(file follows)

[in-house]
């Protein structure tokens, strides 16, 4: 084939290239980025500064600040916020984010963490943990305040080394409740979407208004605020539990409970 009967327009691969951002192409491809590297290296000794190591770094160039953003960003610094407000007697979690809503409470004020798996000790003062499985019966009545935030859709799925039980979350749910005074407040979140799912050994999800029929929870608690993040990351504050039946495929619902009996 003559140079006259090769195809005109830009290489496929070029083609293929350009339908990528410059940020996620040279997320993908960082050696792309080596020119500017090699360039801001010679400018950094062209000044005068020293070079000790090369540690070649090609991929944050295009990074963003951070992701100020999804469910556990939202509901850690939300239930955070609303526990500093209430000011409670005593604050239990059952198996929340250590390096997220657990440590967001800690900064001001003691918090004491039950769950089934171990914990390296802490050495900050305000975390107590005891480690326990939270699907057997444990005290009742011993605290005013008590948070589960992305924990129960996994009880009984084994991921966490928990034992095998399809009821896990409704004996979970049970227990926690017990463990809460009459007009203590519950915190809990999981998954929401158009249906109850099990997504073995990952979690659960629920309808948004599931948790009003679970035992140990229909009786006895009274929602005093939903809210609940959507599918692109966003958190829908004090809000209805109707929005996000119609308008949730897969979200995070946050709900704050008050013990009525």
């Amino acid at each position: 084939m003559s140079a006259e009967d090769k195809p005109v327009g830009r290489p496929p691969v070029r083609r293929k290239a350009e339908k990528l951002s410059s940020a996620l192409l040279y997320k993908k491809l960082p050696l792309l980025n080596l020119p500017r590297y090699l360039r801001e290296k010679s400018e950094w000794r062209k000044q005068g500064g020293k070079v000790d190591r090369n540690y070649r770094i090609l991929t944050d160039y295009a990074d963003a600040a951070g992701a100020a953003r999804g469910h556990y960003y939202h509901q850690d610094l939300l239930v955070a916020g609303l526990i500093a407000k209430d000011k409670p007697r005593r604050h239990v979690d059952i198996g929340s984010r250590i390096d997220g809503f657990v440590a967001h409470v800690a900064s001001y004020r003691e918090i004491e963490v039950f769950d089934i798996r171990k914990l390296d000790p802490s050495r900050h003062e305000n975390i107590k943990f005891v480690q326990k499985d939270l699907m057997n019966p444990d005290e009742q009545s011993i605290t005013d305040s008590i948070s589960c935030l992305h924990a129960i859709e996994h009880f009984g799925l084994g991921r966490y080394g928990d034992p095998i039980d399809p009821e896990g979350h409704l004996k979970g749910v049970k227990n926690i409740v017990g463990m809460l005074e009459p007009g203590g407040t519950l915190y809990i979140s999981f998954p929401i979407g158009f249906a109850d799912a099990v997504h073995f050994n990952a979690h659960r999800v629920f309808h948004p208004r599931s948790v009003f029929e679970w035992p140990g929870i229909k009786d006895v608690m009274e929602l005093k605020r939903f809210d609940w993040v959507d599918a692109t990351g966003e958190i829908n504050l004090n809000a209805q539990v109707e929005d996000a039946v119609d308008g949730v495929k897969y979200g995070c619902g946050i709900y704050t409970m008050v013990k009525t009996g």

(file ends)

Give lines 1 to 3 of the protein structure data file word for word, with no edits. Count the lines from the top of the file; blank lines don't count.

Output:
[in-house]
């Protein structure tokens, strides 16, 4: 084939290239980025500064600040916020984010963490943990305040080394409740979407208004605020539990409970 009967327009691969951002192409491809590297290296000794190591770094160039953003960003610094407000007697979690809503409470004020798996000790003062499985019966009545935030859709799925039980979350749910005074407040979140799912050994999800029929929870608690993040990351504050039946495929619902009996 003559140079006259090769195809005109830009290489496929070029083609293929350009339908990528410059940020996620040279997320993908960082050696792309080596020119500017090699360039801001010679400018950094062209000044005068020293070079000790090369540690070649090609991929944050295009990074963003951070992701100020999804469910556990939202509901850690939300239930955070609303526990500093209430000011409670005593604050239990059952198996929340250590390096997220657990440590967001800690900064001001003691918090004491039950769950089934171990914990390296802490050495900050305000975390107590005891480690326990939270699907057997444990005290009742011993605290005013008590948070589960992305924990129960996994009880009984084994991921966490928990034992095998399809009821896990409704004996979970049970227990926690017990463990809460009459007009203590519950915190809990999981998954929401158009249906109850099990997504073995990952979690659960629920309808948004599931948790009003679970035992140990229909009786006895009274929602005093939903809210609940959507599918692109966003958190829908004090809000209805109707929005996000119609308008949730897969979200995070946050709900704050008050013990009525």
């Amino acid at each position: 084939m003559s140079a006259e009967d090769k195809p005109v327009g830009r290489p496929p691969v070029r083609r293929k290239a350009e339908k990528l951002s410059s940020a996620l192409l040279y997320k993908k491809l960082p050696l792309l980025n080596l020119p500017r590297y090699l360039r801001e290296k010679s400018e950094w000794r062209k000044q005068g500064g020293k070079v000790d190591r090369n540690y070649r770094i090609l991929t944050d160039y295009a990074d963003a600040a951070g992701a100020a953003r999804g469910h556990y960003y939202h509901q850690d610094l939300l239930v955070a916020g609303l526990i500093a407000k209430d000011k409670p007697r005593r604050h239990v979690d059952i198996g929340s984010r250590i390096d997220g809503f657990v440590a967001h409470v800690a900064s001001y004020r003691e918090i004491e963490v039950f769950d089934i798996r171990k914990l390296d000790p802490s050495r900050h003062e305000n975390i107590k943990f005891v480690q326990k499985d939270l699907m057997n019966p444990d005290e009742q009545s011993i605290t005013d305040s008590i948070s589960c935030l992305h924990a129960i859709e996994h009880f009984g799925l084994g991921r966490y080394g928990d034992p095998i039980d399809p009821e896990g979350h409704l004996k979970g749910v049970k227990n926690i409740v017990g463990m809460l005074e009459p007009g203590g407040t519950l915190y809990i979140s999981f998954p929401i979407g158009f249906a109850d799912a099990v997504h073995f050994n990952a979690h659960r999800v629920f309808h948004p208004r599931s948790v009003f029929e679970w035992p140990g929870i229909k009786d006895v608690m009274e929602l005093k605020r939903f809210d609940w993040v959507d599918a692109t990351g966003e958190i829908n504050l004090n809000a209805q539990v109707e929005d996000a039946v119609d308008g949730v495929k897969y979200g995070c619902g946050i709900y704050t409970m008050v013990k009525t009996g």